Wednesday, December 31, 2014

New Post, New Year, Another Redo

A few days ago I asked, "What do amateur astronomers do when the weather is lousy?" Today I ask, "What do amateur astronomers do when the weather is lousy, they have a cold, and they can't sleep?" Well, the answer is the same: they reprocess old images! So, I'm ringing in 2015 with a reprocess of images of the Horsehead and Flame Nebulae taken exactly four years ago today.

Flame Nebula (lower left) and Horsehead Nebula; ST80 on Vixen SP; Canon EOS Rebel XS (1000D); 12x180
Happy New Year!

Comet C/2014 Q2 (Lovejoy)

Famed amateur astronomer Terry Lovejoy discovered long period comet C/2014 Q2 in August 2014. It became visible at my latitude in December 2014, but the weather conditions afforded no decent opportunity to view it until the night of December 30/31. There was a lot a moisture in the air and the Moon was very bright (at 75% illumination), but the comet was naked-eye visible. Clouds were on the way, so I opted to quickly set up a DSLR on a tripod to try to capture a few images.

Maybe it's my imagination, but I can barely make out the comet's tail trailing to the upper-left. The stars are streaked due to the Earth's rotation. This was compiled from 5 8-second exposures at ISO-3200 using a Canon EOS Rebel T3 (1100D) with a zoom lens at 55mm.

This is a wide-angle image that shows the comet's location on the night of December 30th. Click on the labels for the indicated objects to open pages that give details. Some of the links will open pages on other web sites.

Horsehead and Flame Nebulae Sword of Orion Comet C/2014 Q2 (Lovejoy) Sirius (star)

Sunday, December 28, 2014

Reprocessed Images

What do amateur astronomers do when the weather is lousy and they can't get out with their scopes? Well, sometimes they reprocess old data. I have learned a lot about image processing over the few years that I've been in this hobby. Sometimes it is fun to see if I can do a better job using my new skills and tools. Some of these were very challenging as I did not have all of the components necessary for producing clean images (darks, flats, and bias frames).

These are some of the images that I selected as candidates for a slide show that a friend of mine is working on for the Sam Houston State University Planetarium.

Messier 8, the Lagoon Nebula, in the constellation Sagittarius.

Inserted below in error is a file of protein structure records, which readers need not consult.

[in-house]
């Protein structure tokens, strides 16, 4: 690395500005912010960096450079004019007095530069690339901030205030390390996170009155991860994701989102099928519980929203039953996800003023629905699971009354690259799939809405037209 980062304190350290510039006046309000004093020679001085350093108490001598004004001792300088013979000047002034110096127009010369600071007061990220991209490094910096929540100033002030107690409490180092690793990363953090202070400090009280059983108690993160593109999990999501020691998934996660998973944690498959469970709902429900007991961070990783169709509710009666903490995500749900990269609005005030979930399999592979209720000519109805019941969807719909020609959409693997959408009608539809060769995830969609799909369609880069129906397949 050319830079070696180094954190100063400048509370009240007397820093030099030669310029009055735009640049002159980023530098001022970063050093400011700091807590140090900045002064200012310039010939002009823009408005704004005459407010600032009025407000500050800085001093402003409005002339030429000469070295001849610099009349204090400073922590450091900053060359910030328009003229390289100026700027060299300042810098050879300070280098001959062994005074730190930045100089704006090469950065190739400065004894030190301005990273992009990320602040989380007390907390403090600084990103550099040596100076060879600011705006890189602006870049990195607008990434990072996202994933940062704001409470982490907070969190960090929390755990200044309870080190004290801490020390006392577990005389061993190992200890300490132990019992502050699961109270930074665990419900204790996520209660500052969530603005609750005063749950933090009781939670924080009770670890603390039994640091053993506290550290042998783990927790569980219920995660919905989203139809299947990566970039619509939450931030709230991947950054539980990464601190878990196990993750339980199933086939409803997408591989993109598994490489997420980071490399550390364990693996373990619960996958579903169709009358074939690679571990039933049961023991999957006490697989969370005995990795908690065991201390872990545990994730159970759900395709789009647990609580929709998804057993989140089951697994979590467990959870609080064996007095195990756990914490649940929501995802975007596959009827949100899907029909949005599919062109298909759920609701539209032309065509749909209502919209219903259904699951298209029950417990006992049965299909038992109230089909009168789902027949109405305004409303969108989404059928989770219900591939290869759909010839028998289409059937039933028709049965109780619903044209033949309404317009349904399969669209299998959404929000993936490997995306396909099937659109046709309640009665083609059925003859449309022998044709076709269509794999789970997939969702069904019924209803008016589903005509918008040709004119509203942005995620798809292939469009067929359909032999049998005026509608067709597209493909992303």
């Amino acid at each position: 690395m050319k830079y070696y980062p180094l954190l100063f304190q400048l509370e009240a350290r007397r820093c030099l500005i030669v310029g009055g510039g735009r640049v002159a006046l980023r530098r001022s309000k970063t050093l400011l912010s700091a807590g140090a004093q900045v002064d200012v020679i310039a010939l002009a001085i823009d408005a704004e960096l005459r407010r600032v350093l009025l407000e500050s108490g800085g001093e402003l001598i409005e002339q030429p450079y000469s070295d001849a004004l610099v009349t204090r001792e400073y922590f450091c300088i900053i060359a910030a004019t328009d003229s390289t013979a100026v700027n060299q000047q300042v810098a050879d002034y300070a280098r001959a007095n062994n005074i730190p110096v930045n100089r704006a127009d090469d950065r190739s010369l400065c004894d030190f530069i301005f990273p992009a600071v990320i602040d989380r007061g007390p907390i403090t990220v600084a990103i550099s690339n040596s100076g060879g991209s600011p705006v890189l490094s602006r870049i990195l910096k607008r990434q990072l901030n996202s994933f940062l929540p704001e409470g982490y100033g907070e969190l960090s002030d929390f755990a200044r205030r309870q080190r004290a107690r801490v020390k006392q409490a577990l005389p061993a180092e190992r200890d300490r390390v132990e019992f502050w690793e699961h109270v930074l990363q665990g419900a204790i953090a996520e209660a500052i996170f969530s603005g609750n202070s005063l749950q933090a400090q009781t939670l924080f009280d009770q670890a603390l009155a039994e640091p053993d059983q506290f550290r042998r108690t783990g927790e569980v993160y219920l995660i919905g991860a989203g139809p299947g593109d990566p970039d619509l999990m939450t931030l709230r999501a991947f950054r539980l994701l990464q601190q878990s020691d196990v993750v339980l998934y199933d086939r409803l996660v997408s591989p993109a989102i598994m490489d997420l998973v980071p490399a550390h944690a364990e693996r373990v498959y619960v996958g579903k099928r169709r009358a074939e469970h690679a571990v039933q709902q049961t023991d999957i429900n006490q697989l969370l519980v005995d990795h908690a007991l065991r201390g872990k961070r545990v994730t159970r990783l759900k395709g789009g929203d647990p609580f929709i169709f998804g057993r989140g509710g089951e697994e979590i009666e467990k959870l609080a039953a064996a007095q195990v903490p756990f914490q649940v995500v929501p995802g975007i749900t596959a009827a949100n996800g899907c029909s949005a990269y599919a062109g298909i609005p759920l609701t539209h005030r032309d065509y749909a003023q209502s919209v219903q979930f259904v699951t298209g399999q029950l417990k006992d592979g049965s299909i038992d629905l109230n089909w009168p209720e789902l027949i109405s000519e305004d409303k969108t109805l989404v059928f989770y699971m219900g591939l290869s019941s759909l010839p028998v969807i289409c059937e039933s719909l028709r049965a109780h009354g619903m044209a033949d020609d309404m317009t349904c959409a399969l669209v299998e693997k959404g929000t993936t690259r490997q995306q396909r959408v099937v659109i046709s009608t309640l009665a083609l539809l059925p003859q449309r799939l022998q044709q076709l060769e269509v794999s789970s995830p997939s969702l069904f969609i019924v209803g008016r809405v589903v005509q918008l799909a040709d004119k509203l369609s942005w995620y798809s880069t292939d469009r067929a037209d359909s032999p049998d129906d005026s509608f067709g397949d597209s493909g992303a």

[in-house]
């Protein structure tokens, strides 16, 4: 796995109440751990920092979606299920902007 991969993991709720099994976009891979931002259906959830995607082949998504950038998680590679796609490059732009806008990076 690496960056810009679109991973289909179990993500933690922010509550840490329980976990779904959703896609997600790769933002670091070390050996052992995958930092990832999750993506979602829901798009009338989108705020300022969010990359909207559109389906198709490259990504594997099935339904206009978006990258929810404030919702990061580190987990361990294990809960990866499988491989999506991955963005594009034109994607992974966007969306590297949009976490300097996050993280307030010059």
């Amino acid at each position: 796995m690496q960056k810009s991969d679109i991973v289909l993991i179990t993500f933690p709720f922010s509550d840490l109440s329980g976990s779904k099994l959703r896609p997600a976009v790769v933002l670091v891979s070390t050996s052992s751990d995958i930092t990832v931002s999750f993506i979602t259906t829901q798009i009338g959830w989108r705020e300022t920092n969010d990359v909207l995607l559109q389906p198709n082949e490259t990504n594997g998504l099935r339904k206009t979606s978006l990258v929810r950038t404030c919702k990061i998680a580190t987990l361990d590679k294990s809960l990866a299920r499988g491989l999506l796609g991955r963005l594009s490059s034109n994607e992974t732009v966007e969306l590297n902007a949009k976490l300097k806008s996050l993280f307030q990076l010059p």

Messier 8, the Lagoon Nebula, on the right. Messier 20, the Trifid nebula, in the upper-left. Both nebulae are in Sagittarius. This is a composite of two images taken with my Orion ShortTube 80.
Messier 35, in the upper-left half of the image, and NGC 2158 in the lower-right. Both clusters are in Gemini.

Messier 38, in the right half of the image, and NGC 1907 on the left, in Auriga.

Messier 45, the Pleiades, located in Taurus. This is only a portion of the cluster.

Messier 83, the Southern Pinwheel Galaxy, in the constellation Hydra. It is the southernmost galaxy in the Messier catalog.

Leo Triplet. Also called the M66 group. Messier 65 is on the lower left, Messier 66 is on the middle left. NGC 3628 is located on the right. It is sometimes called the "Hamburger Galaxy."
Messier 37, in the constellation Auriga.

Wednesday, December 24, 2014


I found this shot of Uranus (center) while looking through some images that I took back in November 2013. It's nothing spectacular, but I thought the color was pretty. The star to the left of Uranus is labeled by Starry Night as TYC13-96-1 in Pisces.

Uranus; ST80 on Vixen SP; Canon EOS Rebel T3

Friday, December 19, 2014

Sword of Orion - Quick Reprocess

Here is a quick reprocess of an older image of the Sword of Orion taken with the Canon EOS Rebel XS on the Takahashi Epsilon 200.  I hope to reimage this object sometime this winter.

Sunday, November 2, 2014

Moon Halo

These are images of a Moon Halo. Halos like this are caused by tiny ice crystals in high clouds. The crystals act as prisms, bending the light at various angles to produce a circle of light around the Sun or Moon. When the conditions are just right, ice crystals can produce multiple halos and complex shapes.

The crystals also separate the colors of the moonlight, much like those in a rainbow. While this may not be apparent to the naked eye, a camera taking a long exposure can pick up the faint color bands.

This first image shows the Moon and part of the halo more-or-less as it appeared to the eye. The main difference between what I could see with my eye and what the camera picked up was the presence of color in the halo.

Moon Halo; Canon EOS Rebel T3 on tripod; 1 15-second image at ISO-800

The odd shape at the top of the image is the result of light reflecting within the camera lens assembly. Stars are visible through the clouds.

This is the same image with slightly enhanced contrast: